Watching 2011 tsunami videos on YouTube pretty quickly shatters your cliched vision of a giant wave breaking down on the beach and crushing everything in its path. The truth is less dramatic and, sadly, a good deal more destructive. The New Yorker this week writes on how the Pacific Northwest is long-overdue for an earthquake and tsunami even larger than the 2011 Japan disaster. Even worse, preparedness is virtually non-existent compared to Japan:
The really big one is coming to the Northwest
According to a pretty incredible Reddit and some other articles I've seen, this piece is on the whole, stunningly accurate. The only thing people seem to be quibbling with is whether "nothing left" means truly nothing left, or just absolutely and utterly destroyed by the tsunami. That strikes me as splitting hairs. What a horrifying prospect.
Passengers watched July 4 slaying on Metro car
Somehow I completely missed this news until there was a commentary on Slate earlier this week. I've spent much of the week considering this event - the idea of 12 people watching someone be stabbed to death without intervening is horrible. It's wholly inappropriate for me or others to criticize their inaction, as it's impossible to say how I'd react in the same situation. I would like to believe that they could have saved the victim's life, though, and as we say in Masonry, they should have gone to his aid were there a better chance of saving his life than losing their won.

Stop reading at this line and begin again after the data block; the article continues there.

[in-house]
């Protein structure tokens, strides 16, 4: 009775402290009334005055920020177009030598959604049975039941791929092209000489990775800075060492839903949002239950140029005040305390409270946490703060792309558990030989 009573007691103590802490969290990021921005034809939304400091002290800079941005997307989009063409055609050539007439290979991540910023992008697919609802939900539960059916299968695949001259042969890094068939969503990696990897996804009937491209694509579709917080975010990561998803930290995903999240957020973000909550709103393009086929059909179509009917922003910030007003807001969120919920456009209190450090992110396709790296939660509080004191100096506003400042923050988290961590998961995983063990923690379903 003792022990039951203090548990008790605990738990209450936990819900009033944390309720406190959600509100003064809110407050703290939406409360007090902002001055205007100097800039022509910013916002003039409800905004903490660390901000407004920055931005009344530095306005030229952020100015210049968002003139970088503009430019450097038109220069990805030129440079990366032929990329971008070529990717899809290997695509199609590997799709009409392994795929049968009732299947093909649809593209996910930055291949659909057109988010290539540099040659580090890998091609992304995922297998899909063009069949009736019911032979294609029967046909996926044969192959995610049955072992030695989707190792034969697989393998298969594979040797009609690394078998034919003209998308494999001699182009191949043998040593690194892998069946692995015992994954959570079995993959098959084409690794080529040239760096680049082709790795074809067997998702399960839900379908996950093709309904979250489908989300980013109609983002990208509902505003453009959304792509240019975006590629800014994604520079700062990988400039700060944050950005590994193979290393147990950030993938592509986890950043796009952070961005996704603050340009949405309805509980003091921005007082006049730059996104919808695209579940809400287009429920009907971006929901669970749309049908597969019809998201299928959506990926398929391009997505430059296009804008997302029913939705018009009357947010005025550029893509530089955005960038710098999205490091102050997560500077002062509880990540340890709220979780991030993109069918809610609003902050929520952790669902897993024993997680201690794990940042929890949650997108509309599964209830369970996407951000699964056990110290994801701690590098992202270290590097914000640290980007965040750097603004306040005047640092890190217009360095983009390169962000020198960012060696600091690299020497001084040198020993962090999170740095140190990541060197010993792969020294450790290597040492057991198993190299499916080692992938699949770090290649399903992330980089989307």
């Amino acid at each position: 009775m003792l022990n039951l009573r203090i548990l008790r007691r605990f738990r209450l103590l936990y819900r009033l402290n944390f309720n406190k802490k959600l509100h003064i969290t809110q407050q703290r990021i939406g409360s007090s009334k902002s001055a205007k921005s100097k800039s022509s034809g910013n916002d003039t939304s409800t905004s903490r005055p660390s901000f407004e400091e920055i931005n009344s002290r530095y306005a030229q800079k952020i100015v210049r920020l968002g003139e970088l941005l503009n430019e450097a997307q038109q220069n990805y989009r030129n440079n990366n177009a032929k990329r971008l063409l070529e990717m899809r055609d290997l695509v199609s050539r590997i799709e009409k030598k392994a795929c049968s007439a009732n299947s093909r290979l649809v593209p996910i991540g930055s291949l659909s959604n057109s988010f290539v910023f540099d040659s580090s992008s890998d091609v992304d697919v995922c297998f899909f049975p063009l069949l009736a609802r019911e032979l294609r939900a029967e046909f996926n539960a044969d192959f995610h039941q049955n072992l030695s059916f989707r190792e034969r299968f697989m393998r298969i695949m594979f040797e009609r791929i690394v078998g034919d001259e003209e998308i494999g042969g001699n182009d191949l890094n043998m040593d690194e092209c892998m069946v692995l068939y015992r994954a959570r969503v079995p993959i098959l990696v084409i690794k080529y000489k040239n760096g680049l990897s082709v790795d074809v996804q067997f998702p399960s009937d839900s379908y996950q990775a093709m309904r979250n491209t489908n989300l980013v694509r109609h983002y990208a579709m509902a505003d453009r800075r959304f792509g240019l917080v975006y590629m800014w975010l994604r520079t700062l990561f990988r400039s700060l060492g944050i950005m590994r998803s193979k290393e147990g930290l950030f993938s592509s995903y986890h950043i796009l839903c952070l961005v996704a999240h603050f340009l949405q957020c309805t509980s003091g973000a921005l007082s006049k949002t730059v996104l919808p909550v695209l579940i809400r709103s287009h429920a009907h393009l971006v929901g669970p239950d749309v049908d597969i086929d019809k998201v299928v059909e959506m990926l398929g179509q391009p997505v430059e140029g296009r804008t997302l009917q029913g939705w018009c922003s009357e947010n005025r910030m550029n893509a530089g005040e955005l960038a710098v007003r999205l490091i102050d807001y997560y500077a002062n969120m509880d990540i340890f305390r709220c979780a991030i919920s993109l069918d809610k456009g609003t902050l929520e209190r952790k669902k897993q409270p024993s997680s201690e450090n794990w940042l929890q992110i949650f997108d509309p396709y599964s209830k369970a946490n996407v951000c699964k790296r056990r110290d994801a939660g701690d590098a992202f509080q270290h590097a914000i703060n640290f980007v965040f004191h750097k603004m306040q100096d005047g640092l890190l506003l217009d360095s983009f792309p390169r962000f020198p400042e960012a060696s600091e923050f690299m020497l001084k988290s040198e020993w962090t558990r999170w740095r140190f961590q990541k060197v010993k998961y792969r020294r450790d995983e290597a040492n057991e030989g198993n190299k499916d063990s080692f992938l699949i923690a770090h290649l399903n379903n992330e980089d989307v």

Why only Obama could have got the Iran nuclear deal
The deal with Iran appears, at first blush, to actually be pretty good. I've yet to digest all the details, and I'm naturally skeptical because it has Obama's fingerprints all over it. Ironically, Vox suggests that the awful foreign policy track record that engenders my skepticism is exactly why Obama is the only person who could make this deal happen. His preference not to implement a sweeping strategic vision is disastrous to most of the Middle East, but was an asset in this negotiation.
Entrepreneurs come from family money
What a crock. This piece from QZ asserts that entrepreneurship is a game for those who come from family money, not tolerance for risk. The author believes that it's a good safety net which enables creativity and the beginning of a firm, not a tolerance for risk. My sense is the author has never started a business. There's a huge difference between filing for an LLC, working on an idea, or taking meetings while saying you're an entrepreneur. Those are, in fact, games for the rich. And not entrepreneurship. The people I know who have truly started and built successful businesses on their own have no background that ties them together, only a single-minded drive to grow their business and see it be successful.